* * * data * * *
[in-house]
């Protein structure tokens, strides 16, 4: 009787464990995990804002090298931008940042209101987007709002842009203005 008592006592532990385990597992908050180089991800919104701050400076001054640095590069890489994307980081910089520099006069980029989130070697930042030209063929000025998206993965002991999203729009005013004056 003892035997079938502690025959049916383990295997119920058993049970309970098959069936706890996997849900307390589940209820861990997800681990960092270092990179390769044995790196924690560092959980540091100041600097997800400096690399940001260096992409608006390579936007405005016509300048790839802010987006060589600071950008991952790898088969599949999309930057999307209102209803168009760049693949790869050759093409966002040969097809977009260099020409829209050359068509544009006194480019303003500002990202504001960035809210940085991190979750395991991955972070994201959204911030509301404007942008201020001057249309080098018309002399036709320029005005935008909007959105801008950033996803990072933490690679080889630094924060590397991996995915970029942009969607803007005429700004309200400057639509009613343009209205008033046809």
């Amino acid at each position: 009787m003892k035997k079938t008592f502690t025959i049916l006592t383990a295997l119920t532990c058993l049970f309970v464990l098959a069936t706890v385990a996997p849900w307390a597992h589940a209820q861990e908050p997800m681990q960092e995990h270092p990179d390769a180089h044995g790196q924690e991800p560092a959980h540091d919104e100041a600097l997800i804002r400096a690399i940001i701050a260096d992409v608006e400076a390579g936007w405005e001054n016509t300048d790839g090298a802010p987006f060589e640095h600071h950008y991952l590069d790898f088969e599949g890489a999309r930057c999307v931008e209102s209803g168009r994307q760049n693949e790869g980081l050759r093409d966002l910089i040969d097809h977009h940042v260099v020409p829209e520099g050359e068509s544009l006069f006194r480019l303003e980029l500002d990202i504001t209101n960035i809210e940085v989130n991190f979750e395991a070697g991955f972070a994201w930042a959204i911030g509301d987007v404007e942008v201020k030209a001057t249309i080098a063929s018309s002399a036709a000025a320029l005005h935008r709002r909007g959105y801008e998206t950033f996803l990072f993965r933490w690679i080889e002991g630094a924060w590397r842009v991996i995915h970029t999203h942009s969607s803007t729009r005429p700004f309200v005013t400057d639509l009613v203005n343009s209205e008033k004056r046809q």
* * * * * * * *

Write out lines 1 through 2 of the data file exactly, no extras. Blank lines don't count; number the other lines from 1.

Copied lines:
[in-house]
């Protein structure tokens, strides 16, 4: 009787464990995990804002090298931008940042209101987007709002842009203005 008592006592532990385990597992908050180089991800919104701050400076001054640095590069890489994307980081910089520099006069980029989130070697930042030209063929000025998206993965002991999203729009005013004056 003892035997079938502690025959049916383990295997119920058993049970309970098959069936706890996997849900307390589940209820861990997800681990960092270092990179390769044995790196924690560092959980540091100041600097997800400096690399940001260096992409608006390579936007405005016509300048790839802010987006060589600071950008991952790898088969599949999309930057999307209102209803168009760049693949790869050759093409966002040969097809977009260099020409829209050359068509544009006194480019303003500002990202504001960035809210940085991190979750395991991955972070994201959204911030509301404007942008201020001057249309080098018309002399036709320029005005935008909007959105801008950033996803990072933490690679080889630094924060590397991996995915970029942009969607803007005429700004309200400057639509009613343009209205008033046809």